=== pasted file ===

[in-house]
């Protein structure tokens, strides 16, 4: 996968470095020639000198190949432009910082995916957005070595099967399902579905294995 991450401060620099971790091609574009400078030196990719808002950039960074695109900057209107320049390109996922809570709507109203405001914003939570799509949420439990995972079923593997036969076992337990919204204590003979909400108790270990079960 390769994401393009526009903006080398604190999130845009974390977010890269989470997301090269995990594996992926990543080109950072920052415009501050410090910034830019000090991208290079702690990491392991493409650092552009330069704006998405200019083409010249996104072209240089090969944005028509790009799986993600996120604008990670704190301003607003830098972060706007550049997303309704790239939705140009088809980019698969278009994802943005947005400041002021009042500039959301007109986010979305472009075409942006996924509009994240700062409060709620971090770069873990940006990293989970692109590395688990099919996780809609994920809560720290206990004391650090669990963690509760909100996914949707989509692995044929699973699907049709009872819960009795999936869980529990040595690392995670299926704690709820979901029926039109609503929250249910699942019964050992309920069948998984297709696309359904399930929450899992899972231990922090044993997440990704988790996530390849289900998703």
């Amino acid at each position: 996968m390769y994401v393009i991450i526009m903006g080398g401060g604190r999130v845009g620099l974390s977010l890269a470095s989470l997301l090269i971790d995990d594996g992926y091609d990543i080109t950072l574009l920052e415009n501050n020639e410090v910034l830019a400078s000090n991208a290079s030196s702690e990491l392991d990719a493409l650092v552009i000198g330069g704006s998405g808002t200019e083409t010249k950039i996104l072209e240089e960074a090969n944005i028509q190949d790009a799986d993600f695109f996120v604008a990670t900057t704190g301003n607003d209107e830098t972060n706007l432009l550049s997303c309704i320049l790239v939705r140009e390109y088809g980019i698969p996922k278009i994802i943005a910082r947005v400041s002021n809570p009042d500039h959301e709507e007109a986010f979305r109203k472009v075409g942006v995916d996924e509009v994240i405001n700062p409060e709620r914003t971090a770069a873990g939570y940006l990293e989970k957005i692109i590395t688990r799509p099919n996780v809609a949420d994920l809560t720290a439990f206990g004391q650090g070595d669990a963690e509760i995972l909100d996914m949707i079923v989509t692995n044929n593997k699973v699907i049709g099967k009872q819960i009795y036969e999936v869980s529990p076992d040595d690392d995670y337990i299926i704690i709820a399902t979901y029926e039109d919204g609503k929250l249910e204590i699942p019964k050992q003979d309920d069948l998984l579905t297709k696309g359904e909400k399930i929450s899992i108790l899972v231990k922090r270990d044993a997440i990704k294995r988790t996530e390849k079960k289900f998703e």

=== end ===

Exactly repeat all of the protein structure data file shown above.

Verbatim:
[in-house]
């Protein structure tokens, strides 16, 4: 996968470095020639000198190949432009910082995916957005070595099967399902579905294995 991450401060620099971790091609574009400078030196990719808002950039960074695109900057209107320049390109996922809570709507109203405001914003939570799509949420439990995972079923593997036969076992337990919204204590003979909400108790270990079960 390769994401393009526009903006080398604190999130845009974390977010890269989470997301090269995990594996992926990543080109950072920052415009501050410090910034830019000090991208290079702690990491392991493409650092552009330069704006998405200019083409010249996104072209240089090969944005028509790009799986993600996120604008990670704190301003607003830098972060706007550049997303309704790239939705140009088809980019698969278009994802943005947005400041002021009042500039959301007109986010979305472009075409942006996924509009994240700062409060709620971090770069873990940006990293989970692109590395688990099919996780809609994920809560720290206990004391650090669990963690509760909100996914949707989509692995044929699973699907049709009872819960009795999936869980529990040595690392995670299926704690709820979901029926039109609503929250249910699942019964050992309920069948998984297709696309359904399930929450899992899972231990922090044993997440990704988790996530390849289900998703």
């Amino acid at each position: 996968m390769y994401v393009i991450i526009m903006g080398g401060g604190r999130v845009g620099l974390s977010l890269a470095s989470l997301l090269i971790d995990d594996g992926y091609d990543i080109t950072l574009l920052e415009n501050n020639e410090v910034l830019a400078s000090n991208a290079s030196s702690e990491l392991d990719a493409l650092v552009i000198g330069g704006s998405g808002t200019e083409t010249k950039i996104l072209e240089e960074a090969n944005i028509q190949d790009a799986d993600f695109f996120v604008a990670t900057t704190g301003n607003d209107e830098t972060n706007l432009l550049s997303c309704i320049l790239v939705r140009e390109y088809g980019i698969p996922k278009i994802i943005a910082r947005v400041s002021n809570p009042d500039h959301e709507e007109a986010f979305r109203k472009v075409g942006v995916d996924e509009v994240i405001n700062p409060e709620r914003t971090a770069a873990g939570y940006l990293e989970k957005i692109i590395t688990r799509p099919n996780v809609a949420d994920l809560t720290a439990f206990g004391q650090g070595d669990a963690e509760i995972l909100d996914m949707i079923v989509t692995n044929n593997k699973v699907i049709g099967k009872q819960i009795y036969e999936v869980s529990p076992d040595d690392d995670y337990i299926i704690i709820a399902t979901y029926e039109d919204g609503k929250l249910e204590i699942p019964k050992q003979d309920d069948l998984l579905t297709k696309g359904e909400k399930i929450s899992i108790l899972v231990k922090r270990d044993a997440i990704k294995r988790t996530e390849k079960k289900f998703e």